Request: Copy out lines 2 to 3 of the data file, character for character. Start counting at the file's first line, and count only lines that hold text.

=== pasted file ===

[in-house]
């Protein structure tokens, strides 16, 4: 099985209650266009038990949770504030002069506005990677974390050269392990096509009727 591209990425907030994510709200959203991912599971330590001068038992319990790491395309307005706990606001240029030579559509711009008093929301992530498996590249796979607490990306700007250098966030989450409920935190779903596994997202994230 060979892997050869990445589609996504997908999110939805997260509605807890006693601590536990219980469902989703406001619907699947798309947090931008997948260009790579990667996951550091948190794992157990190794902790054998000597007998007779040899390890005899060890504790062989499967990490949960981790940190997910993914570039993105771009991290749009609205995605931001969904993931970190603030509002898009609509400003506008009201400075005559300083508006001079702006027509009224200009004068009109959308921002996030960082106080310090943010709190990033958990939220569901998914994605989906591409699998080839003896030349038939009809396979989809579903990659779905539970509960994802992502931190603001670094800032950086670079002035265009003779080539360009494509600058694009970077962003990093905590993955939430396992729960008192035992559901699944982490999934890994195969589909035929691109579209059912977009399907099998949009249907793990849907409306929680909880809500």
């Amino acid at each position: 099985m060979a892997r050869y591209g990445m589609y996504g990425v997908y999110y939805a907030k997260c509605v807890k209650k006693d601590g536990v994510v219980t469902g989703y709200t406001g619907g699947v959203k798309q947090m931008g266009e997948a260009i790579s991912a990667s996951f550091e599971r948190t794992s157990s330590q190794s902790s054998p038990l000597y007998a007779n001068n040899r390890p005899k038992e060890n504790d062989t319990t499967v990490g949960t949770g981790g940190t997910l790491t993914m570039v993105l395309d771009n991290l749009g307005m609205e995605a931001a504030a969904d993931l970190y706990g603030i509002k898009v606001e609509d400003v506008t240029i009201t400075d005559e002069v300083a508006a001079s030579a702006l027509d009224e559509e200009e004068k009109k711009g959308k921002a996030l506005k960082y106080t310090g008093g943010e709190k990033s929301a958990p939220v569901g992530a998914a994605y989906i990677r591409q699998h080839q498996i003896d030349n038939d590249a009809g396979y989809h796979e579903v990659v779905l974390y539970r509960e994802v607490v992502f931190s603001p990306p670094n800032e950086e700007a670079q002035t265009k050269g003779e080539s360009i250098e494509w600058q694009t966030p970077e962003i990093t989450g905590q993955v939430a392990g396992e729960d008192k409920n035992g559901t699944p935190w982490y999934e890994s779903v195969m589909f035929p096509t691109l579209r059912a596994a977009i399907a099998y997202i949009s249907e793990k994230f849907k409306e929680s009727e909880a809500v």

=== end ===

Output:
């Protein structure tokens, strides 16, 4: 099985209650266009038990949770504030002069506005990677974390050269392990096509009727 591209990425907030994510709200959203991912599971330590001068038992319990790491395309307005706990606001240029030579559509711009008093929301992530498996590249796979607490990306700007250098966030989450409920935190779903596994997202994230 060979892997050869990445589609996504997908999110939805997260509605807890006693601590536990219980469902989703406001619907699947798309947090931008997948260009790579990667996951550091948190794992157990190794902790054998000597007998007779040899390890005899060890504790062989499967990490949960981790940190997910993914570039993105771009991290749009609205995605931001969904993931970190603030509002898009609509400003506008009201400075005559300083508006001079702006027509009224200009004068009109959308921002996030960082106080310090943010709190990033958990939220569901998914994605989906591409699998080839003896030349038939009809396979989809579903990659779905539970509960994802992502931190603001670094800032950086670079002035265009003779080539360009494509600058694009970077962003990093905590993955939430396992729960008192035992559901699944982490999934890994195969589909035929691109579209059912977009399907099998949009249907793990849907409306929680909880809500």
């Amino acid at each position: 099985m060979a892997r050869y591209g990445m589609y996504g990425v997908y999110y939805a907030k997260c509605v807890k209650k006693d601590g536990v994510v219980t469902g989703y709200t406001g619907g699947v959203k798309q947090m931008g266009e997948a260009i790579s991912a990667s996951f550091e599971r948190t794992s157990s330590q190794s902790s054998p038990l000597y007998a007779n001068n040899r390890p005899k038992e060890n504790d062989t319990t499967v990490g949960t949770g981790g940190t997910l790491t993914m570039v993105l395309d771009n991290l749009g307005m609205e995605a931001a504030a969904d993931l970190y706990g603030i509002k898009v606001e609509d400003v506008t240029i009201t400075d005559e002069v300083a508006a001079s030579a702006l027509d009224e559509e200009e004068k009109k711009g959308k921002a996030l506005k960082y106080t310090g008093g943010e709190k990033s929301a958990p939220v569901g992530a998914a994605y989906i990677r591409q699998h080839q498996i003896d030349n038939d590249a009809g396979y989809h796979e579903v990659v779905l974390y539970r509960e994802v607490v992502f931190s603001p990306p670094n800032e950086e700007a670079q002035t265009k050269g003779e080539s360009i250098e494509w600058q694009t966030p970077e962003i990093t989450g905590q993955v939430a392990g396992e729960d008192k409920n035992g559901t699944p935190w982490y999934e890994s779903v195969m589909f035929p096509t691109l579209r059912a596994a977009i399907a099998y997202i949009s249907e793990k994230f849907k409306e929680s009727e909880a809500v």